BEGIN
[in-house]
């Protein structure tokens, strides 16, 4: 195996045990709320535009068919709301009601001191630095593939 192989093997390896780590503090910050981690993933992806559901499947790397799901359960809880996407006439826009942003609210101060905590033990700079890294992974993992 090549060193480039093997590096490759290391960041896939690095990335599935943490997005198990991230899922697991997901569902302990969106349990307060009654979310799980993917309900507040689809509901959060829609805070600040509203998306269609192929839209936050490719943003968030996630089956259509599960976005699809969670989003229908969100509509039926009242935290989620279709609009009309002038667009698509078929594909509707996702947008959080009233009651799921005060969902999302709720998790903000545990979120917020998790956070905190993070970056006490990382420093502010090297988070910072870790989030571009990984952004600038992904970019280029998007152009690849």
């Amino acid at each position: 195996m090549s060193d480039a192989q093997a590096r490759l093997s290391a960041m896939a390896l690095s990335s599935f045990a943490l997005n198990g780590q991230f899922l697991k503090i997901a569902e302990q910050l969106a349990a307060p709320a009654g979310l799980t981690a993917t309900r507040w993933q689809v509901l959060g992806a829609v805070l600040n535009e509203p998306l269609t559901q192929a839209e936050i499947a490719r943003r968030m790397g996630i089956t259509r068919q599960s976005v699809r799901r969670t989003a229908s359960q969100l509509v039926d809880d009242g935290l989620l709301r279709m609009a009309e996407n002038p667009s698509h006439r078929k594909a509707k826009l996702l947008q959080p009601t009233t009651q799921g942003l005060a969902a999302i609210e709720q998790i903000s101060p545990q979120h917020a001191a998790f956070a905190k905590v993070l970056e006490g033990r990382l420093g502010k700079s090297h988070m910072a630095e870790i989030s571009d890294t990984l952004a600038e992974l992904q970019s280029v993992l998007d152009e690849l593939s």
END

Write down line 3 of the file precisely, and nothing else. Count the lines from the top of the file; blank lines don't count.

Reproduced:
């Amino acid at each position: 195996m090549s060193d480039a192989q093997a590096r490759l093997s290391a960041m896939a390896l690095s990335s599935f045990a943490l997005n198990g780590q991230f899922l697991k503090i997901a569902e302990q910050l969106a349990a307060p709320a009654g979310l799980t981690a993917t309900r507040w993933q689809v509901l959060g992806a829609v805070l600040n535009e509203p998306l269609t559901q192929a839209e936050i499947a490719r943003r968030m790397g996630i089956t259509r068919q599960s976005v699809r799901r969670t989003a229908s359960q969100l509509v039926d809880d009242g935290l989620l709301r279709m609009a009309e996407n002038p667009s698509h006439r078929k594909a509707k826009l996702l947008q959080p009601t009233t009651q799921g942003l005060a969902a999302i609210e709720q998790i903000s101060p545990q979120h917020a001191a998790f956070a905190k905590v993070l970056e006490g033990r990382l420093g502010k700079s090297h988070m910072a630095e870790i989030s571009d890294t990984l952004a600038e992974l992904q970019s280029v993992l998007d152009e690849l593939s």